There’s no other film like it in all of western Canada, Fable Deaf is a short film comprised of an all deaf cast, consisting of four characters, however, the film is targeted towards hearing audiences.
The creators of the movie aim to provide insight into the isolating struggles deaf individuals face on an on-going basis.
Deaf Crows Collective, a non-profit theater collective, is producing the film in partnership with Moxie Films.
According to its site, the mission of Deaf Crows Collective is to provide opportunities for theatre performance by deaf, hard of hearing, hearing, and late deafened actors of all ages to celebrate deaf culture, encourage self-expression, and foster relationships between hearing and deaf communities.
“The movie has many different themes, the most important goal of this movie is about the cultural and linguistic genocide for the deaf community,” said Joanne Weber, artistic director for Deaf Crows Collective.
“How the deaf community is figuring out how to persevere, and continue passing along, language and our culture to the younger generations,” she added.
Weber explains that sign language is being pushed aside as more focus is being targeted towards oralism, relying on cochlear implants and hearing aids.
The film, which is being shot in American Sign Language (ASL), strives to shine a light on this issue, that not only deaf people across Canada, but the world continue to struggle with.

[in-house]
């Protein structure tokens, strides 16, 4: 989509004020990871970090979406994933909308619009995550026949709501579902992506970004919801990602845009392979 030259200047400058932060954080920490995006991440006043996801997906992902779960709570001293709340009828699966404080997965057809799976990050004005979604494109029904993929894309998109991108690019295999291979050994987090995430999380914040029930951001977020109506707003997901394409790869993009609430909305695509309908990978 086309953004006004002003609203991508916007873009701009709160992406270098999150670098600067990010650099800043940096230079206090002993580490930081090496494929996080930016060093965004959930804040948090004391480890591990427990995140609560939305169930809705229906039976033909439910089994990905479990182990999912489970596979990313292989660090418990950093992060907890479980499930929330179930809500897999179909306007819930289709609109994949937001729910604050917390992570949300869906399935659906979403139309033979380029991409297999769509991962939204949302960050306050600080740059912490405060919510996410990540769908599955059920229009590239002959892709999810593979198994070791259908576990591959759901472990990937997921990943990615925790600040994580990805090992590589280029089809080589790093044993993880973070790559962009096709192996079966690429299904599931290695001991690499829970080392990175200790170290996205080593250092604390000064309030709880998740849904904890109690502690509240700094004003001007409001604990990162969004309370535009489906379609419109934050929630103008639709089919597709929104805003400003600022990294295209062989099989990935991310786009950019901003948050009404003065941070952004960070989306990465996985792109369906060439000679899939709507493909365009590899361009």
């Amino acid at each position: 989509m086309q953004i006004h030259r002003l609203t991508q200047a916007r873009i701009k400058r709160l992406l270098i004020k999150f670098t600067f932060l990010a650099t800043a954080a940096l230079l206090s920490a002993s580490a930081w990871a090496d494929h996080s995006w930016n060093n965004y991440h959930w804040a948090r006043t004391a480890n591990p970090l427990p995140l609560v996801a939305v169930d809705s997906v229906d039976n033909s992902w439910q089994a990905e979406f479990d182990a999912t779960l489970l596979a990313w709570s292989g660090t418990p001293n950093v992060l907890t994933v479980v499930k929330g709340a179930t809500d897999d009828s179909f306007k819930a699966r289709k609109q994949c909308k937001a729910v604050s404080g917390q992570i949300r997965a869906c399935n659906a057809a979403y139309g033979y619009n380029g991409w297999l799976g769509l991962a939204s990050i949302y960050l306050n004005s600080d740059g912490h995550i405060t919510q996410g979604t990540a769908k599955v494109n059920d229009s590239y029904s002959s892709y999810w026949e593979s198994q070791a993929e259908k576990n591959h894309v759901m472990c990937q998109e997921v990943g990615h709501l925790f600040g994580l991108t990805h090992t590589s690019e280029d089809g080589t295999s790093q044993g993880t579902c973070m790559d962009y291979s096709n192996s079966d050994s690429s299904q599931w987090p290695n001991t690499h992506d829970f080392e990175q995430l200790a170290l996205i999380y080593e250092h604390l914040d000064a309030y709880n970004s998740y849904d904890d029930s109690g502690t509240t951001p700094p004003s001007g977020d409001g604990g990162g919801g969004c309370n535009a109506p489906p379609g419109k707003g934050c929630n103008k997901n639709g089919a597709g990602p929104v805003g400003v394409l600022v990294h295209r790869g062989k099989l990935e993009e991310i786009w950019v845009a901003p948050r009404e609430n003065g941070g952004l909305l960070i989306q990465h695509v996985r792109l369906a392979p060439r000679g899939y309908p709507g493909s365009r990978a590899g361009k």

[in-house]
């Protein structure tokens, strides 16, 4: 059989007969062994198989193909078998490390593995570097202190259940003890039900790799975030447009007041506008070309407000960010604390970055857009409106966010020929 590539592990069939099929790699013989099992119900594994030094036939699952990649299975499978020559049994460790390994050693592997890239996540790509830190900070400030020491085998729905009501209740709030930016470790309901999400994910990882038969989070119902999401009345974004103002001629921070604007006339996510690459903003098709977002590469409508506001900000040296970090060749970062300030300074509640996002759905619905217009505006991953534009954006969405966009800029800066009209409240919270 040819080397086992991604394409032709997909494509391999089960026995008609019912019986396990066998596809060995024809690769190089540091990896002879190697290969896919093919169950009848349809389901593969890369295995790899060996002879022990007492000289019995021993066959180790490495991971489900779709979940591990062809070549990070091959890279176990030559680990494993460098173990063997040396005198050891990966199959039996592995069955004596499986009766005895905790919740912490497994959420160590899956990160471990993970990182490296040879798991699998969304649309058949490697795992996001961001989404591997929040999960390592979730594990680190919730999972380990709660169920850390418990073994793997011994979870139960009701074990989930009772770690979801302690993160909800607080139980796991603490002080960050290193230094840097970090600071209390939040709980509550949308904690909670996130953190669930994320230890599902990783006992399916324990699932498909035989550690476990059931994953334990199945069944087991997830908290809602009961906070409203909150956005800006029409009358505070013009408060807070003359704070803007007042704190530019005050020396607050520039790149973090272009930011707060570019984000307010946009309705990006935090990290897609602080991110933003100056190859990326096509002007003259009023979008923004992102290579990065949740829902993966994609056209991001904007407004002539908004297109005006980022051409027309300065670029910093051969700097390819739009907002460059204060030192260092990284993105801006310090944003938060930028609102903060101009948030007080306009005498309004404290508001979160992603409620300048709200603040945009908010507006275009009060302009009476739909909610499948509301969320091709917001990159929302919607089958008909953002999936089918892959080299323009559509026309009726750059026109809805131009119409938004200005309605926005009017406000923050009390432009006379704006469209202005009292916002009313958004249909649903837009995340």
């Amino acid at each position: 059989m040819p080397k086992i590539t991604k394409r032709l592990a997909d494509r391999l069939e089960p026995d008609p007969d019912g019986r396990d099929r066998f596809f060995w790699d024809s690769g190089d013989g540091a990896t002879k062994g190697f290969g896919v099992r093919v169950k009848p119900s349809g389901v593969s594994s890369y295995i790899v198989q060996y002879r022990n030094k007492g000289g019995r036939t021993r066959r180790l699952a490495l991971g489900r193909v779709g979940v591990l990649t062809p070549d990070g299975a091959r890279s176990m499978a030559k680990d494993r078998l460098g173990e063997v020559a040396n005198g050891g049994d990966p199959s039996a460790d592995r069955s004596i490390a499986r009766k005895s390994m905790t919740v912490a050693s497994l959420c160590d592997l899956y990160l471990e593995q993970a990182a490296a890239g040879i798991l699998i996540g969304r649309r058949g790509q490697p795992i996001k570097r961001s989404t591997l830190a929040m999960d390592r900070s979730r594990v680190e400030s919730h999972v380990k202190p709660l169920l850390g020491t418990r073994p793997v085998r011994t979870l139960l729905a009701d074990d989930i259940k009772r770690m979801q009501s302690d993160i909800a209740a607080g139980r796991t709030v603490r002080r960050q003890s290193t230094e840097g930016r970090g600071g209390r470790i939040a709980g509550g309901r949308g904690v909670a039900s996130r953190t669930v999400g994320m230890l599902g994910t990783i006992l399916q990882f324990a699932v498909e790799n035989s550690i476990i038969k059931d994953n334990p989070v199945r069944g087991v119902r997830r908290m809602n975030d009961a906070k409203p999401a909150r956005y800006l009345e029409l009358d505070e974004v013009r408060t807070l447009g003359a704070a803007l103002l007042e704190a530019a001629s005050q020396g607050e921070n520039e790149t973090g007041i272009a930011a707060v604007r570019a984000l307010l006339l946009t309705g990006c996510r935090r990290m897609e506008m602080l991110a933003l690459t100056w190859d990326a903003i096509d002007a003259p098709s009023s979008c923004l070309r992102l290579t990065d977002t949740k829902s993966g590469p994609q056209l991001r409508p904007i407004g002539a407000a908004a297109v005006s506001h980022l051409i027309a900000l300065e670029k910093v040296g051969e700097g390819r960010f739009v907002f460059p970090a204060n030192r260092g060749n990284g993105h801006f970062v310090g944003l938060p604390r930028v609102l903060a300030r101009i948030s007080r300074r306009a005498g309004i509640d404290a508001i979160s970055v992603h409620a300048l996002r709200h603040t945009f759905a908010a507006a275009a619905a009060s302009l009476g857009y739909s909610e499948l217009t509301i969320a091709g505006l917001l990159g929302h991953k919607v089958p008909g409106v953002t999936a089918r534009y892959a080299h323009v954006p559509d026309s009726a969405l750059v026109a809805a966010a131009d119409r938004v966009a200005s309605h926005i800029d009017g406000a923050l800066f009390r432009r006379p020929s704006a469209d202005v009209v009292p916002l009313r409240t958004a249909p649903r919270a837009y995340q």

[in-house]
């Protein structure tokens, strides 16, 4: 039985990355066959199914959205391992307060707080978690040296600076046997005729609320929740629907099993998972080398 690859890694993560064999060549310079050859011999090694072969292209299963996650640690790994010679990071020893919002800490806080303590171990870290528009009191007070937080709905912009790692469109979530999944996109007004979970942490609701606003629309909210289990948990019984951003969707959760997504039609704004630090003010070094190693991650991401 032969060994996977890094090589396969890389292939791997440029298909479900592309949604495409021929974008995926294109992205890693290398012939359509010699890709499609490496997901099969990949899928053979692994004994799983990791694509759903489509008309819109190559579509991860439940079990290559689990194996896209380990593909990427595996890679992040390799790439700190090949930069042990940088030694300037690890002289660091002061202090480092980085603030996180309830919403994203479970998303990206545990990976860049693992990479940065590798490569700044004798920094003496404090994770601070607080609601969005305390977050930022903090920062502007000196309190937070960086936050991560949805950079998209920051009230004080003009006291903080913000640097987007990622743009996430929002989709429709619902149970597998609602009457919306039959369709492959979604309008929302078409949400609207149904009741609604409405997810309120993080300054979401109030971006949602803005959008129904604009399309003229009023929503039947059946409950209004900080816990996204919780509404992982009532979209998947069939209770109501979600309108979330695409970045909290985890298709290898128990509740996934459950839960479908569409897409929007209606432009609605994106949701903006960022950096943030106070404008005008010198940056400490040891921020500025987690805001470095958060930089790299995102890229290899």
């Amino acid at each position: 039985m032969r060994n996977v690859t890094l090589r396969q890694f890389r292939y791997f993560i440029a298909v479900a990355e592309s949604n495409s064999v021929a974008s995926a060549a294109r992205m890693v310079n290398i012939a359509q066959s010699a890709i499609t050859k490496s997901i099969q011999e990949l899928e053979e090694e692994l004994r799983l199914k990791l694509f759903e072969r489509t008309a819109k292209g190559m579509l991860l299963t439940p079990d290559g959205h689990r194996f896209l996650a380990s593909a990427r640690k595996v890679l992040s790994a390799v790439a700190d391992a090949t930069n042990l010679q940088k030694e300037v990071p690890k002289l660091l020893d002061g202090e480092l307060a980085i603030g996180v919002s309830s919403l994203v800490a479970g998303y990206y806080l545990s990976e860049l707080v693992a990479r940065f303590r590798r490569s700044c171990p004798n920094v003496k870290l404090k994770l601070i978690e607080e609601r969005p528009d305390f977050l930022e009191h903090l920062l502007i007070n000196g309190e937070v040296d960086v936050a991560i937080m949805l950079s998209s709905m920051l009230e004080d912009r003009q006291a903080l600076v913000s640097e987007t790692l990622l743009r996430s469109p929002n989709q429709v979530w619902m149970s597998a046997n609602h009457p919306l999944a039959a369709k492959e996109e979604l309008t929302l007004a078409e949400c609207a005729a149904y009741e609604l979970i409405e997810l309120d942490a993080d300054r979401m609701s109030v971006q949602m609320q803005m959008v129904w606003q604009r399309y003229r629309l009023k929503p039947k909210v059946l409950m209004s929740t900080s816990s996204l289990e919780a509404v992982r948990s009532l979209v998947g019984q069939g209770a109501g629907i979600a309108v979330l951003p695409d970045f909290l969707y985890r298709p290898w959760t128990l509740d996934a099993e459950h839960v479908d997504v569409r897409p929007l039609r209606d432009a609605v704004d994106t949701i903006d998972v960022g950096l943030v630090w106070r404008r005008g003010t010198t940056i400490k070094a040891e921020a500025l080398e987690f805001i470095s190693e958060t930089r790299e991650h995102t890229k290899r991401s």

“We’re using surreal imagery and some kind of fairy tale, mythological approach to paint a metaphor of what’s really happening in the deaf community,” said Chrystene Ells, director of the film.
“Many movies and many performances are always led by a hearing director and there’s a lot of hearing people making decisions and they don’t understand anything about the culture, the language or the behaviour, and we have a very different experience in our lives,” Weber said.
Fatima Nafisa, one of the characters in the film, hopes audiences will take away the message of inclusion, which is one of the central messages the film depicts.
“You know a whole variety of things related to identity, you just have to accept and respect everything,” said Nafisa.
“Don’t think that we are less than or that you are better than us or you know that, we are the same as everyone else in the world, and we just want that respect and that’s very important,” she added.
The team is currently on an intense 15-day shooting schedule, Ells says they’ve been working long 12-18 hour days.
But, despite the long hours, a very tight film budget and skeleton crew, both the artistic and film directors are elated to see members come to the set, day after day with smiles on their faces.
The film is slated to be released next fall as the group still has six months of post-production work ahead of them.
Ells also says the team hopes to showcase the movie at a number of different festivals, possibly even some international ones.
Deaf Crows Collective performance and art projects are made possible by generous donations of public and private donors. For information about sponsorship, you can email email@example.com.